'Remued' was one of Premier's most successful and defining ventures, a feat made particularly remarkable in that it survived the financial strains of the Great Depression. The work of Premier is significant in that although the firm was producing large quantities of commercial ware, they maintained a studio approach to their work, preferring handmade items as opposed to the use of plaster moulds.

Earthenware 'Remued' baluster-shaped vase, green / brown / blue

Public Description: 

This small plump baluster-shaped earthenware vase was produced in the ‘Remued’ ware range introduced by Premier Pottery, between 1941 and 1955 and is known to be part of the Later Series. It is characterised by its drip-glaze style, and in this case, colours of green, brown and blue have been used.

The 'Remued' ware in the City of Darebin art collection is significant as it represents fine examples from the nationally recognised twentieth century art pottery, Premier Pottery, that was based in the Victorian suburb of Preston from 1929-1956. Of great influence to the development of this range was the potter Margaret Kerr (1898-1958), who began introducing Australian imagery into pottery design.

'Remued' was one of Premier's most successful and defining ventures, a feat made particularly remarkable in that it survived the financial strains of the Great Depression. The work of Premier is significant in that although the firm was producing large quantities of commercial ware, they maintained a studio approach to their work, preferring handmade items as opposed to the use of plaster moulds.

Earthenware 'Remued' globe-shaped bowl, brown / blue

Public Description: 

This small globe-shaped earthenware bowl with a round mouth and no flare was produced in the ‘Remued’ ware range introduced by Premier Pottery, between 1941 and 1955 and is known to be part of the Later Series. It is characterised by its drip-glaze style, and in this case, colours of brown and blue have been used.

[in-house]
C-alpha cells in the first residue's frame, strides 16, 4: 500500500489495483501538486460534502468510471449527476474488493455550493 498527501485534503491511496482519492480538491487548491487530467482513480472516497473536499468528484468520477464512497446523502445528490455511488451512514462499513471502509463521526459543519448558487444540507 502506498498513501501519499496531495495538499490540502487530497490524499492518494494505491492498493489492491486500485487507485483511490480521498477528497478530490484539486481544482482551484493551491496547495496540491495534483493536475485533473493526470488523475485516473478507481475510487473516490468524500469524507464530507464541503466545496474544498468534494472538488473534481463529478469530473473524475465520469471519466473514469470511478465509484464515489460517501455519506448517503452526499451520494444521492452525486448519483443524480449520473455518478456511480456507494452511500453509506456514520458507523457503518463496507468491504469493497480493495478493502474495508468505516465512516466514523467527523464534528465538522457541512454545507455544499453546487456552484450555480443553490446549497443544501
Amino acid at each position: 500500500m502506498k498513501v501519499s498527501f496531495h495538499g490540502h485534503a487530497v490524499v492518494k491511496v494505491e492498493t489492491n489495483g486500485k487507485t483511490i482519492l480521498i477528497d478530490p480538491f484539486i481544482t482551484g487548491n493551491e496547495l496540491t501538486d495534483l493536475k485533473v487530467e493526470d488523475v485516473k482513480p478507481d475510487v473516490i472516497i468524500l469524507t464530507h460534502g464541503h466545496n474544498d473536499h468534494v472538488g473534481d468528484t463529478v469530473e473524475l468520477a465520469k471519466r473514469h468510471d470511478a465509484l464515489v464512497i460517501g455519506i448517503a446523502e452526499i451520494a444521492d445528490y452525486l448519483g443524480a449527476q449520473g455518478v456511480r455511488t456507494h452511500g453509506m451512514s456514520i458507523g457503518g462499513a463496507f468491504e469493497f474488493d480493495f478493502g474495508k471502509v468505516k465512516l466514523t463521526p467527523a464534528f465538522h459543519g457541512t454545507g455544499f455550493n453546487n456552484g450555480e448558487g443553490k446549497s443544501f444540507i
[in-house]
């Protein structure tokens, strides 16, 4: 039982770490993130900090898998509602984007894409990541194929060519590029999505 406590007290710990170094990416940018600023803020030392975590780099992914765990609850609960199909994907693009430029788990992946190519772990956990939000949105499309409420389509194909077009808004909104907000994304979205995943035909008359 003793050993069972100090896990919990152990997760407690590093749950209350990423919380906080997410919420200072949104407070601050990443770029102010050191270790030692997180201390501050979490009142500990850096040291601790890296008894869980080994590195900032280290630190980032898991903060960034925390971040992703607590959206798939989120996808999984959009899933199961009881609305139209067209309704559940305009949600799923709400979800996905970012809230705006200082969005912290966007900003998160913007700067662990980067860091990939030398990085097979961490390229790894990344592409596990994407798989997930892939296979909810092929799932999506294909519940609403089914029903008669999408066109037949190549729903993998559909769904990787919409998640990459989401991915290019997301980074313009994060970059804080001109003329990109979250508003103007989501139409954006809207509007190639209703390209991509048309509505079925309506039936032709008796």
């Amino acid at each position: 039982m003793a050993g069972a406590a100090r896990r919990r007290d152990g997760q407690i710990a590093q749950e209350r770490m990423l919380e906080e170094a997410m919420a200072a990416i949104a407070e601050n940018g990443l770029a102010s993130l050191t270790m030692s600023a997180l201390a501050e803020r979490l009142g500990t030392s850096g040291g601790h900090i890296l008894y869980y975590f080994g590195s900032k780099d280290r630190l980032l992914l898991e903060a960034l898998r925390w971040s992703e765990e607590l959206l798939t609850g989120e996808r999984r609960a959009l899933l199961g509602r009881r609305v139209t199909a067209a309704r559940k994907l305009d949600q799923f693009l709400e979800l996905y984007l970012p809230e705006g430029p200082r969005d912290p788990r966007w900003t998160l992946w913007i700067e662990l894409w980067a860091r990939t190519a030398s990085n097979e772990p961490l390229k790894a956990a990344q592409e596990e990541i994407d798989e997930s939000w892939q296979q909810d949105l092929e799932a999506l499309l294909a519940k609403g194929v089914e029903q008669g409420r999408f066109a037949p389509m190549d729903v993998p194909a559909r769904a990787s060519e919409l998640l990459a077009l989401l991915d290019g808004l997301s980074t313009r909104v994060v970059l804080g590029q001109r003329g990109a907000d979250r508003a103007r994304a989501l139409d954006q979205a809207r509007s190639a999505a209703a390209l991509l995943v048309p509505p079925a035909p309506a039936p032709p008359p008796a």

The 'Remued' ware in the City of Darebin art collection is significant as it represents fine examples from the nationally recognised twentieth century art pottery, Premier Pottery, that was based in the Victorian suburb of Preston from 1929-1956. Of great influence to the development of this range was the potter Margaret Kerr (1898-1958), who began introducing Australian imagery into pottery design.

'Remued' was one of Premier's most successful and defining ventures, a feat made particularly remarkable in that it survived the financial strains of the Great Depression. The work of Premier is significant in that although the firm was producing large quantities of commercial ware, they maintained a studio approach to their work, preferring handmade items as opposed to the use of plaster moulds.

Earthenware 'Remued' wall pocket vase, green / brown

Public Description: 

This wall pocket earthenware vase in a flattened conical shape was produced in the ‘Remued’ ware range introduced by Premier Pottery, between 1941 and 1955 and is known to be part of the Later Series. It is characterised by its drip-glaze style, and in this case, colours of green and brown have been used.

The ‘Remued’ ware in the City of Darebin art collection is significant as it represents fine examples from the nationally recognised twentieth century art pottery, Premier Pottery, that was based in the Victorian suburb of Preston from 1929-1956. Of great influence to the development of this range was the potter Margaret Kerr (1898-1958), who began introducing Australian imagery into pottery design.

'Remued' was one of Premier's most successful and defining ventures, a feat made particularly remarkable in that it survived the financial strains of the Great Depression. The work of Premier is significant in that although the firm was producing large quantities of commercial ware, they maintained a studio approach to their work, preferring handmade items as opposed to the use of plaster moulds.

Red Brick Bridge Over Darebin Creek

Public Description: